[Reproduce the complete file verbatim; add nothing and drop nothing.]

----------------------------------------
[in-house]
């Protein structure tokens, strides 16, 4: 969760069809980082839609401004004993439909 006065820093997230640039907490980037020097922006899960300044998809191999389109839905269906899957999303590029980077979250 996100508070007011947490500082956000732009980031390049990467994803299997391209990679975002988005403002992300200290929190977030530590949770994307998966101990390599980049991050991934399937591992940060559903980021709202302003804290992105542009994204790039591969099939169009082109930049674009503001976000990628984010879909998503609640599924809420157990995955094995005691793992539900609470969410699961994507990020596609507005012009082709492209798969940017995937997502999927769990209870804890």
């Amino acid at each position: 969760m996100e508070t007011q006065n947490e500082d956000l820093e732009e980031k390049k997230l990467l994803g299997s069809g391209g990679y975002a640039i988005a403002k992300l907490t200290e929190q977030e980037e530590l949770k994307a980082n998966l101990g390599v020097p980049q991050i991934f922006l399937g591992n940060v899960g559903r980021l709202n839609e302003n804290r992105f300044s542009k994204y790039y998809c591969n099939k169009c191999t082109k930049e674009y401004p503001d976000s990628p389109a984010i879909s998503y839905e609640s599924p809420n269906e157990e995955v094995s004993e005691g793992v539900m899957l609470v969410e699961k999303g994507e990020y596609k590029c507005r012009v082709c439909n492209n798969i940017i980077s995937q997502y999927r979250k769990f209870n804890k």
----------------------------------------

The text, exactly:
[in-house]
């Protein structure tokens, strides 16, 4: 969760069809980082839609401004004993439909 006065820093997230640039907490980037020097922006899960300044998809191999389109839905269906899957999303590029980077979250 996100508070007011947490500082956000732009980031390049990467994803299997391209990679975002988005403002992300200290929190977030530590949770994307998966101990390599980049991050991934399937591992940060559903980021709202302003804290992105542009994204790039591969099939169009082109930049674009503001976000990628984010879909998503609640599924809420157990995955094995005691793992539900609470969410699961994507990020596609507005012009082709492209798969940017995937997502999927769990209870804890």
């Amino acid at each position: 969760m996100e508070t007011q006065n947490e500082d956000l820093e732009e980031k390049k997230l990467l994803g299997s069809g391209g990679y975002a640039i988005a403002k992300l907490t200290e929190q977030e980037e530590l949770k994307a980082n998966l101990g390599v020097p980049q991050i991934f922006l399937g591992n940060v899960g559903r980021l709202n839609e302003n804290r992105f300044s542009k994204y790039y998809c591969n099939k169009c191999t082109k930049e674009y401004p503001d976000s990628p389109a984010i879909s998503y839905e609640s599924p809420n269906e157990e995955v094995s004993e005691g793992v539900m899957l609470v969410e699961k999303g994507e990020y596609k590029c507005r012009v082709c439909n492209n798969i940017i980077s995937q997502y999927r979250k769990f209870n804890k």